The data in this blog post looks at workplace entries from 5/1/2020-8/2/2021.
In March of 2020, companies across the world closed their workplaces. People everywhere began to work from home for the foreseeable future. To understand trends in workplace traffic since the start of the pandemic, we analyzed millions of employee and visitor sign-ins from over 14,000 locations in all 50 states. The major takeaway? There’s been a dramatic return to the workplace, despite the latest concerns around the pandemic. (We’re looking at you, Delta variant.) Here are the key takeaways from our recent analysis:
Overall, the number of people coming into workplaces has tripled since May 2020
In fact, it has quadrupled in key metropolitan cities: San Francisco, Philadelphia, New York City, and Chicago
Since the pandemic, workplace traffic has been a tale of three waves: The most recent wave shows that the growth in workplace traffic has begun to flatten. But we’re not seeing the declines in traffic that we saw in spring 2020
Despite overall workplace traffic slowing down, there are a few industries that have continued to see growth this summer: Materials is up 18.5% and Telecommunications Services is up 10.7%
Let’s dive into the data and explore these findings in more detail.
Workplace traffic: A tale of three waves
Since the beginning of the pandemic, workplace traffic has seen its ups and downs. We see a noticeable correlation between COVID case activity and workplace traffic. As cases rise, workplace foot traffic declines. The data also suggests that workplaces are continuing to adopt hybrid work models, which is evidenced by how many desks employees are reserving (two per week on average). This indicates that many of the employees who work on-site only do so for part of the week.
Wave 1: Essential workers
Immediately following COVID-related shutdowns, workplace traffic came to a dramatic halt. In the few months following traffic lows in early 2020, we saw strong increases in people returning to the workplace. We believe these workplace entries came from people in essential industries who worked to ensure the continuity of critical functions. From May through October 2020, we saw over a 2X increase in workplace traffic, indicating there was a significant decrease and recovery within that six-month period.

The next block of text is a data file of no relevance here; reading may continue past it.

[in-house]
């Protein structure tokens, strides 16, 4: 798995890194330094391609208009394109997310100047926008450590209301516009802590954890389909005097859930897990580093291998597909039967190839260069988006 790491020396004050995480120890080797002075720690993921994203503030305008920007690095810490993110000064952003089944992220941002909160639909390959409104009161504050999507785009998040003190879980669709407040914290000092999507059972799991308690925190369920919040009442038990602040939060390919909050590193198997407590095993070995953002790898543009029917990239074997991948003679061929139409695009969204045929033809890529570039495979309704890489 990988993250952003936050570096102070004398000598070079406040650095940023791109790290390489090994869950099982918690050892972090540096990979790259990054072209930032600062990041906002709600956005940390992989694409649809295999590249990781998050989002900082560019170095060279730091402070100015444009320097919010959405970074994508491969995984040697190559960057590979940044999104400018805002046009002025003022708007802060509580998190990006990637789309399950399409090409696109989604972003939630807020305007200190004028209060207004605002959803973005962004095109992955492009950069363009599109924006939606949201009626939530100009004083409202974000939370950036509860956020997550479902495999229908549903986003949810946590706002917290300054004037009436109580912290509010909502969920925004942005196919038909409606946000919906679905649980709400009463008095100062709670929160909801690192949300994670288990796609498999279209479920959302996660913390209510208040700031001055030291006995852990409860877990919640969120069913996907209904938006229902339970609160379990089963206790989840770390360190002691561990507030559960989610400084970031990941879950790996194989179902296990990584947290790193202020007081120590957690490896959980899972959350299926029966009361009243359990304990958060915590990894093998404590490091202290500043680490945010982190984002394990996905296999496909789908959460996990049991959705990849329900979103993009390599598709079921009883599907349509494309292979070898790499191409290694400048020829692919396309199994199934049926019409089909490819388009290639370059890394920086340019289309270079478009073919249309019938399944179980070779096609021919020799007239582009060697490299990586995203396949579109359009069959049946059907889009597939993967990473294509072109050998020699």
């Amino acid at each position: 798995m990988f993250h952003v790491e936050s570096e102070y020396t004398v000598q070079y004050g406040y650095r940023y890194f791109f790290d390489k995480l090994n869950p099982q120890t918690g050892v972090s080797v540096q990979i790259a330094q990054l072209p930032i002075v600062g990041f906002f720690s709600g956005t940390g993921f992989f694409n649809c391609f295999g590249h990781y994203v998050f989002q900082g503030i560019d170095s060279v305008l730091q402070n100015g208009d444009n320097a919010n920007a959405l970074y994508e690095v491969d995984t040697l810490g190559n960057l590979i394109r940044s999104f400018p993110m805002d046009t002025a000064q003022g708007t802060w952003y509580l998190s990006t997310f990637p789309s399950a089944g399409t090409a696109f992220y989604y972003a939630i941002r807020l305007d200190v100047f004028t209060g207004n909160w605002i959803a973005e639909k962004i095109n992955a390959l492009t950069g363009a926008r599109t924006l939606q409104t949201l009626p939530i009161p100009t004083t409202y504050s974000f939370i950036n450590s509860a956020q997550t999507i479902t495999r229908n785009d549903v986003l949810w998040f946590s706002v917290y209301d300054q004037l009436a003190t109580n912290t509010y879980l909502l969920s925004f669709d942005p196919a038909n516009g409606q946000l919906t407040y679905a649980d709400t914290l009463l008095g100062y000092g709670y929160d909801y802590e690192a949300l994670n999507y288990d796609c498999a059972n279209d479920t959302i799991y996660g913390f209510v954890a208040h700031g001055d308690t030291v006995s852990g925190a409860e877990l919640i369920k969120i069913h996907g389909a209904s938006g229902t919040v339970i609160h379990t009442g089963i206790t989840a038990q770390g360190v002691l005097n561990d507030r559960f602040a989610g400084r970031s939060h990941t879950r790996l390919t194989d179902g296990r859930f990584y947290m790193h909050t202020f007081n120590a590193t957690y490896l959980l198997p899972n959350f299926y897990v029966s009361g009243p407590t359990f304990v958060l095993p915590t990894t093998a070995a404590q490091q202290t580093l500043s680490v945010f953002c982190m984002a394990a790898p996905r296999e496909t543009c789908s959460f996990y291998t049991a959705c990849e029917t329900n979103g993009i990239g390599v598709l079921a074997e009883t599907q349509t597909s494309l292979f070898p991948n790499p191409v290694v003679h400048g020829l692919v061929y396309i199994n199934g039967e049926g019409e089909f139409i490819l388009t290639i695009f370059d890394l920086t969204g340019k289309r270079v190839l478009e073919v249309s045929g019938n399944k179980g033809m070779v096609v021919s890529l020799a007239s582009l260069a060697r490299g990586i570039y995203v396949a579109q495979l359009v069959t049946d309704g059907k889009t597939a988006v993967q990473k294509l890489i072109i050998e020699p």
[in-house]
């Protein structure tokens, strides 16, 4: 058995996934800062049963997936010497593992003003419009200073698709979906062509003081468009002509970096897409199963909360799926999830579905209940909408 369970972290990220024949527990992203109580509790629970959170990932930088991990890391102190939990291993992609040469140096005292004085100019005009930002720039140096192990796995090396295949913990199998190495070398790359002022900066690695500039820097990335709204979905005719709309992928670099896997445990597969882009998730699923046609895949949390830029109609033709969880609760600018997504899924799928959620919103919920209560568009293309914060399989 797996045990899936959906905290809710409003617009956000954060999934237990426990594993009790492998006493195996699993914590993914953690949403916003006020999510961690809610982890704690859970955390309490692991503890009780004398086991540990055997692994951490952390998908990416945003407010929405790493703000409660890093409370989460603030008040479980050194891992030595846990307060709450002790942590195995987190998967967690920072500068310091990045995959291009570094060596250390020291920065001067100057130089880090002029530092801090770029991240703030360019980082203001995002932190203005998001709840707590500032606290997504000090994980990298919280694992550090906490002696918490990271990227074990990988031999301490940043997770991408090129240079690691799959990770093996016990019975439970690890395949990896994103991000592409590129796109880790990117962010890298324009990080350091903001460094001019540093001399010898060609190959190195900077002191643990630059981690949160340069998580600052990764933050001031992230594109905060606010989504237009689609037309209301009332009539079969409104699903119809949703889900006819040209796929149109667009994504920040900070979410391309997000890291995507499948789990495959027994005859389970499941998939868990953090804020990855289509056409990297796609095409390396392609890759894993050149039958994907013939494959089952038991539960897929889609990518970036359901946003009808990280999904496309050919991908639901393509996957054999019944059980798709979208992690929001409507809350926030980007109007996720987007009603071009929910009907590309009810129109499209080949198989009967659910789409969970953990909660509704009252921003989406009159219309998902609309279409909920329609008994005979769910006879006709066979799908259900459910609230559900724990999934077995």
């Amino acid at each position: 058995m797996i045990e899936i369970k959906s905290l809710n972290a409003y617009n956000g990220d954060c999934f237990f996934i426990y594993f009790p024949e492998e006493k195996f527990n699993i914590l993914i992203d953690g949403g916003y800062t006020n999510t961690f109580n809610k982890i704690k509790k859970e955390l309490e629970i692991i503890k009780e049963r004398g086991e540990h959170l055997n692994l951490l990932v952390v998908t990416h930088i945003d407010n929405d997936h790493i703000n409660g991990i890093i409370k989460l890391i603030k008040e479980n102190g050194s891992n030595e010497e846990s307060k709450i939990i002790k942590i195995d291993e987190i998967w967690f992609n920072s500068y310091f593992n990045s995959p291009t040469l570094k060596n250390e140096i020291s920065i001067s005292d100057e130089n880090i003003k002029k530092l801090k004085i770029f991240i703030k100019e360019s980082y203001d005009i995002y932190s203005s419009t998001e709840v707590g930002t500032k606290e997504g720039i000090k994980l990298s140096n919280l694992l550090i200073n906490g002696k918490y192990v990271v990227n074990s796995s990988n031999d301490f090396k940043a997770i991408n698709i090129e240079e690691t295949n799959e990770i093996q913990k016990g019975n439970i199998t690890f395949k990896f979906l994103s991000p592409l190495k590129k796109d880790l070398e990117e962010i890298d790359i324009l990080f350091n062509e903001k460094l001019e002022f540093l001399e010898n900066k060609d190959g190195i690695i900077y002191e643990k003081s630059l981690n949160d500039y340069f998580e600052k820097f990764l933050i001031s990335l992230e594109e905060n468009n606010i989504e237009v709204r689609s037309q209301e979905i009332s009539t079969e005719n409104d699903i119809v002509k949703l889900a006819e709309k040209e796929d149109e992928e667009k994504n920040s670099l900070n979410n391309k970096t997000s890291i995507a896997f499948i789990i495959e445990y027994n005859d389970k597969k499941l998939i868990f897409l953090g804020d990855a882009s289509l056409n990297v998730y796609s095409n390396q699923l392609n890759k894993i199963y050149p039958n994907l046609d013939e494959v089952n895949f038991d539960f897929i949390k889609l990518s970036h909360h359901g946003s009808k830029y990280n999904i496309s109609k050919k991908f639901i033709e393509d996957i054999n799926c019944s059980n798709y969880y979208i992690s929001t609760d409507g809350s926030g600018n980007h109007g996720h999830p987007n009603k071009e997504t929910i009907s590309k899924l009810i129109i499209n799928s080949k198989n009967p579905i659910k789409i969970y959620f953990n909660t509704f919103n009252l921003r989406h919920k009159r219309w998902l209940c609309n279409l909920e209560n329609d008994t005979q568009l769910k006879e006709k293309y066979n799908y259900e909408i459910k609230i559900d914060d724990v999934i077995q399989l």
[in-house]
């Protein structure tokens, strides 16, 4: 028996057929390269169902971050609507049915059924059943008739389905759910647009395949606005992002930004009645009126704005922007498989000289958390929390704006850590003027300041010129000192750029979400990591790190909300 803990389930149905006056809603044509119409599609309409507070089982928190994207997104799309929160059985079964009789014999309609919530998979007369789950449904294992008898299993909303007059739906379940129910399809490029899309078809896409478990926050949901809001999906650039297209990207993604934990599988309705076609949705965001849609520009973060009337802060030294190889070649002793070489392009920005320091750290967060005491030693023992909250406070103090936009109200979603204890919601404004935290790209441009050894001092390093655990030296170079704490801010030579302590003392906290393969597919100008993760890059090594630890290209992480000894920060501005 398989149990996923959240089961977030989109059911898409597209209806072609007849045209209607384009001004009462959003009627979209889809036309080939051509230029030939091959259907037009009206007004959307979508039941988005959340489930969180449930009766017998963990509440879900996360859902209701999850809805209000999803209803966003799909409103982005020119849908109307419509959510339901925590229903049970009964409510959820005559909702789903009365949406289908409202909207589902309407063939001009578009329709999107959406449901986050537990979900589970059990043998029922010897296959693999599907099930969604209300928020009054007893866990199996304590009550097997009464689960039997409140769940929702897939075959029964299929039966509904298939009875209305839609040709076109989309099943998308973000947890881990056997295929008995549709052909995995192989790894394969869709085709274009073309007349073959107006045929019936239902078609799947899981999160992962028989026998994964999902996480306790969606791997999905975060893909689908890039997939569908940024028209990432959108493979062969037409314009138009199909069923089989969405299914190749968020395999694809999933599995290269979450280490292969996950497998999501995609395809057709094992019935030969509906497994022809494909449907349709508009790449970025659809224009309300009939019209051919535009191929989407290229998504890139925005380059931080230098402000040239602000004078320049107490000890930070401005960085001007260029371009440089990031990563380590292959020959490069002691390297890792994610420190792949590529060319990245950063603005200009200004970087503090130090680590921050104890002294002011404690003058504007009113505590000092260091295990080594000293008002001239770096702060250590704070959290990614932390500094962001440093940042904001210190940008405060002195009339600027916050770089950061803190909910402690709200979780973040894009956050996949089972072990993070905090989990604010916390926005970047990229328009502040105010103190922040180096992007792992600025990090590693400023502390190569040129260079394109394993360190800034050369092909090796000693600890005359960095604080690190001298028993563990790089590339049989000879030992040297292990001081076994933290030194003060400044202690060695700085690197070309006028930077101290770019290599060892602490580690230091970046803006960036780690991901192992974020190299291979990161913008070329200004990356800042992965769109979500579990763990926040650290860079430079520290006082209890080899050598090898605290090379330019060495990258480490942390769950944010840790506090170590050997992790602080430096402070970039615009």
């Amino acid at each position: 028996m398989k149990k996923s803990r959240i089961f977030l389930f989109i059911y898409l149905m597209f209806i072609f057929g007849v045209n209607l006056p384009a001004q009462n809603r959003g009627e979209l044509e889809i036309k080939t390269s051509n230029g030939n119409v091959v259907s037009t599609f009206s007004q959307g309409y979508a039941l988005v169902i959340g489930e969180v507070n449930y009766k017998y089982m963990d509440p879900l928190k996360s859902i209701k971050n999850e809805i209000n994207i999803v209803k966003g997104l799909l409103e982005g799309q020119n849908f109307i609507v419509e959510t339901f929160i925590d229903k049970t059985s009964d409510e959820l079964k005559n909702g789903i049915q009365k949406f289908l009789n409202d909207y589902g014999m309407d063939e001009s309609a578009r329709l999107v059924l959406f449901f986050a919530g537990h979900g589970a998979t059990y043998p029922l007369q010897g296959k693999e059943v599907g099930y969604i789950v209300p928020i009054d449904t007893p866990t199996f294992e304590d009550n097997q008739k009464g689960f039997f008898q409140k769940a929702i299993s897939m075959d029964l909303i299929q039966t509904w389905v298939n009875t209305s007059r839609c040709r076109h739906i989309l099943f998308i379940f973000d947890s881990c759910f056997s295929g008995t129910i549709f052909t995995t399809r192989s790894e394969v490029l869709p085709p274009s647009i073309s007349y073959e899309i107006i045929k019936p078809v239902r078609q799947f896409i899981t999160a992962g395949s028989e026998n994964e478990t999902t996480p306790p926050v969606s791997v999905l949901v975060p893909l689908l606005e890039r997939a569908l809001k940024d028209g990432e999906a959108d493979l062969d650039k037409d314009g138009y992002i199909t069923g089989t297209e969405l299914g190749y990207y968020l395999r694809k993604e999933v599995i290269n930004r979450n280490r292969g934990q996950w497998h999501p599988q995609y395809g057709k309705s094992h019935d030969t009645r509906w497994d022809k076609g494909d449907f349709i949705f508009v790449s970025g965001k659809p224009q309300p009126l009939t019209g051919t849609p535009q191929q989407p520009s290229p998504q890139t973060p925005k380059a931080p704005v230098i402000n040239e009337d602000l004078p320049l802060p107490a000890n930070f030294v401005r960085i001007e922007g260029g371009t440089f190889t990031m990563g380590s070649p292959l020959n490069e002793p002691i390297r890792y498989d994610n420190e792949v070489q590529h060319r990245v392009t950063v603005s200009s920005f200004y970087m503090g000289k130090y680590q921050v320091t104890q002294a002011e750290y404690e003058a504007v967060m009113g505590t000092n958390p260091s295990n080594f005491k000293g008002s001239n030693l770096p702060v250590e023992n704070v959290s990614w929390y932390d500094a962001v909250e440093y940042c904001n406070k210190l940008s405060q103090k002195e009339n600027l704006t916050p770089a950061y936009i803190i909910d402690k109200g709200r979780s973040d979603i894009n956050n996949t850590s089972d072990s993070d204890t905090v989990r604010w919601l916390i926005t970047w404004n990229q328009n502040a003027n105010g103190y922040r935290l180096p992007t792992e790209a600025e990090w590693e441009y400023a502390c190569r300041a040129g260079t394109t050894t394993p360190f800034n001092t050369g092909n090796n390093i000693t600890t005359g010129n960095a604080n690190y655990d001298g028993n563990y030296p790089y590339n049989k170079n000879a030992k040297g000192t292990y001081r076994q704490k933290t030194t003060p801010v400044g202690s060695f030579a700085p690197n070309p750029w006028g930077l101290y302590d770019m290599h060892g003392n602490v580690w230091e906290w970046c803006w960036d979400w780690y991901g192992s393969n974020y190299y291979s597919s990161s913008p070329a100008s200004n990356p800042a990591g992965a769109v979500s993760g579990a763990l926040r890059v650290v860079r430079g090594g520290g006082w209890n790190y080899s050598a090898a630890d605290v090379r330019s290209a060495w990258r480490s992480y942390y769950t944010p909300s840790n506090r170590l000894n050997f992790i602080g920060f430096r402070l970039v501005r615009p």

Wave 2: Momentum
After the typical November to December holiday lull, we entered the second phase of the return-to-the-workplace story. This phase was characterized by strong growth as many employees were vaccinated and came back to the workplace. By mid-March, the US reached a key milestone of administering 100 million vaccinations. We saw traffic growth—over a 25% increase in just three months—across companies of all sizes, industries, and geographies.
Wave 3: Summer lull and Delta variant
Finally, a summer lull coupled with increased concerns of a new highly-contagious Delta variant marks the third wave. During this phase, we’ve seen a slight decrease in growth (-4%) since the start of summer. Some of this could be due to the typical summer lull of employees taking more vacations. But we believe much is in reaction to the Delta variant. It’s worth noting that while the new variant is concerning, the data so far has painted a picture that’s much different than what we saw at the start of the pandemic.
First, we’re not seeing 80% decreases in traffic like before. We’re seeing a slight decrease (-4% in weekly entries since the start of summer) as we collectively take more precautions to stay safe from this new variant. And while most of the major media coverage paints a “doom and gloom” picture like we saw last spring, we actually see quite a few areas of return-to-work resiliency. For example, traffic in the top 10 US metropolitan cities is up 10% since last month. We’re continuing to see strong growth in San Francisco, Philadelphia, New York City, and Chicago. The chart below shows how workplace foot traffic has changed in the top 10 US metropolitan areas compared to a May 2020 baseline. Percentages reflect a weekly average of workplace entries in each market compared to a May 2020 baseline.
Some industries also stand out for having a continued high growth rate since the start of summer (June 2021):
Materials is up 18.5%
Telecommunication Services is up 10.7%
Utilities is up 7%
Information Technology is up 4%
The data shows that workplace traffic has begun to slow recently. This indicates that people may feel more cautious about going on-site due to the Delta variant. As summer winds down, we anticipate a new wave of workplace foot traffic, contingent on COVID case numbers declining.
While the pandemic has changed over time, the latest data reveals that employees have not stopped going into the workplace. Instead, we’ve seen a flattening of the growth curve this summer, which we believe is partly due to Delta variant concerns as well as people taking vacations and returning back to school. But unlike the start of the pandemic, today more people are vaccinated. We also believe employees are more informed about COVID risks. The data indicates that the return to the workplace has staying power: traffic hasn’t declined as dramatically as it did at the start of the pandemic. Employers should be ready to welcome their people back to the workplace.
Jonathan is the Head of Data Analytics at Envoy where he gets to show off his passion for creating data-driven insights, tools, and applications every day. Outside of the office, you can find Jonathan in the outdoors backpacking and camping, exploring new hip restaurants, or spending time with his wife and two young boys.
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